If you can’t resist risotto, then pay a visit to All’onda, the soon-to-open Fitzrovia restaurant inspired by founder Cordula Schulz’s passion for the Italian delicacy. There, the classic rice dish will serve as a springboard for exploring seasonal flavours and textures – cuttlefish ink, lobster and artichokes take centre stage on the opening menu, for instance – a concept that sounds both simple and delicious. 

Inspired by the golden era of Capri and the vibrant energy of the 1960s, Mimosa, the first UK outpost of the beloved collection of fine French restaurants, is now open in the suitably opulent setting of London’s Langham Hotel. The essence of the sun-drenched French Riviera is encapsulated by both its decor and its dishes, the menu offering up fine Mediterranean fare, spanning Riviera-style spit-roast coquelet with thyme and confit lemon, through gratinated taglioni with bechamel, white ham and Reggiano parmesan. At the restaurant’s dedicated bar, meanwhile, an order of Mimosa’s signature devilled eggs, with five toppings to choose from, is a must.

With dining areas on the ground floor and rooftop of a former Victorian police station on Kingsland Road, TT is a new venture from Sam Lone, the former head chef of Oren. With a changing menu designed around seasonal produce and an outdoor grill, the restaurant’s current offerings include: dry-aged ribeye with chimichurri; grilled mackerel with pickled chilli hot sauce; smoked oyster mushrooms paired with a rich Burford Brown egg yolk for dipping; and barbequed chicken thighs served with Tirokeftari, a spicy feta dip from Greece. We, for one, are sold.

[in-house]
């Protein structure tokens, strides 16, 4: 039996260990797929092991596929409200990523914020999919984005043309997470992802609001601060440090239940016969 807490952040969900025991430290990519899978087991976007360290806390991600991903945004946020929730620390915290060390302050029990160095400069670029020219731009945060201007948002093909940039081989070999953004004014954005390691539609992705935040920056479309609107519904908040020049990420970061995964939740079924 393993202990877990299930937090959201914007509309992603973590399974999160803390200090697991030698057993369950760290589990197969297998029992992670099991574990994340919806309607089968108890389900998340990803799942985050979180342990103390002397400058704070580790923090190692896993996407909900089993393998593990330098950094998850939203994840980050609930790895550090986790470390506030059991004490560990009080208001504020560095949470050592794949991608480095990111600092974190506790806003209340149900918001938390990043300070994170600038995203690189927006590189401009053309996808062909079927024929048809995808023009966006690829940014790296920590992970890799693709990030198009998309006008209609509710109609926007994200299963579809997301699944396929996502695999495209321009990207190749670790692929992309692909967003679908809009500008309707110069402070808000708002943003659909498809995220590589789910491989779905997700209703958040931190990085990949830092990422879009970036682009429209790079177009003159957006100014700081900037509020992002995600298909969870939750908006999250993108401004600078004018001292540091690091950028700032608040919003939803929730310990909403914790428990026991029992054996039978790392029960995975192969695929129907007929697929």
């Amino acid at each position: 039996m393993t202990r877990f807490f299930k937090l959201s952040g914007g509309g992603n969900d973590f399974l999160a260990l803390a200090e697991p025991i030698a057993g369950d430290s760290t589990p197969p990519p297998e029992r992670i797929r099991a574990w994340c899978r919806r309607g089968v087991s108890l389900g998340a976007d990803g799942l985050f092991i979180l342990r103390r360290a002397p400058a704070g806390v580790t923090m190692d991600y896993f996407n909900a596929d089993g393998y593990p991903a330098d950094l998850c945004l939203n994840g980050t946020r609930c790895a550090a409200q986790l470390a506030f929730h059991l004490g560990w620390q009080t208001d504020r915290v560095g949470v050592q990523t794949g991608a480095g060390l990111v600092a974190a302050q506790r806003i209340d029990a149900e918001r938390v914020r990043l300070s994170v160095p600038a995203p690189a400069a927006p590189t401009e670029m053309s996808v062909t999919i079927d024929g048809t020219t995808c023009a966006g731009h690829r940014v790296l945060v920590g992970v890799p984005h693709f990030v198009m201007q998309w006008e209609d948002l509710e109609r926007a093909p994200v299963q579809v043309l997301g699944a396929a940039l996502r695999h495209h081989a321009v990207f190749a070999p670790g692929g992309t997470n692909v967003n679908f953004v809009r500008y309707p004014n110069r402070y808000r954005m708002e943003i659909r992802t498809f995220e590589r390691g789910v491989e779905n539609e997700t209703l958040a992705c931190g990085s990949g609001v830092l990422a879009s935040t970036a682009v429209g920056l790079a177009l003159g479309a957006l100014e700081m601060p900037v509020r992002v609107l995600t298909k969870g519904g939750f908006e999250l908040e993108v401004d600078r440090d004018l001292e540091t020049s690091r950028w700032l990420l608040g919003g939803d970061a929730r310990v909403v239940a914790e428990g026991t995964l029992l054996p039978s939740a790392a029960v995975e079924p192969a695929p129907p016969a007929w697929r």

For another intimate new rooftop destination, along with an indoor space for those inevitable cooler summer days, head down to Yasmin, the newly opened restaurant on the sixth floor of 1 Warwick in Soho. Chef Tom Cenci has dreamed up an array of scrumptious-sounding, Istanbul-inspired sharing plates for the purpose, from sumac-smoked duck and grilled corn salad to lamb rump skewer with pomegranate molasses, and a baklava ice-cream sandwich for dessert. 

Gouqi, a Chinese restaurant located just off Trafalgar Square, is the perfect spot for a special occasion, with high-end takes on classics like steamed royal dim sum, honey-glazed Iberico char siu pork, and Peking Duck. Opened last year by Chef Tong – former executive head chef at the Michelin-starred Hakkasan – the restaurant takes its name from an island in the East China Sea, famed for its picturesque fishing villages and eponymous goji berry shrubs. 

Last but not least, Dom Fernando’s Sri Lankan hotspot Paradise will reopen its (freshly renovated) doors on May 28, treating diners to a new six-course evening set menu from chef Alfie Bahnan. “The next chapter for Paradise will expand the kitchen's focus with the introduction of native culinary techniques,” the restaurant explains, “from heritage claypot cooking to marinating with in-house spice paste… [and] the ancient technique of bamboo grilling.” (Think: hand-chopped raw Texel mutton roll-tartare, served with tomato and garlic emulsion and smoked charcoal oil; and peanut, ambarella and bone-marrow curry topped by a juniper and coconut husk-smoked sirloin steak). Here’s to summertime indulgence!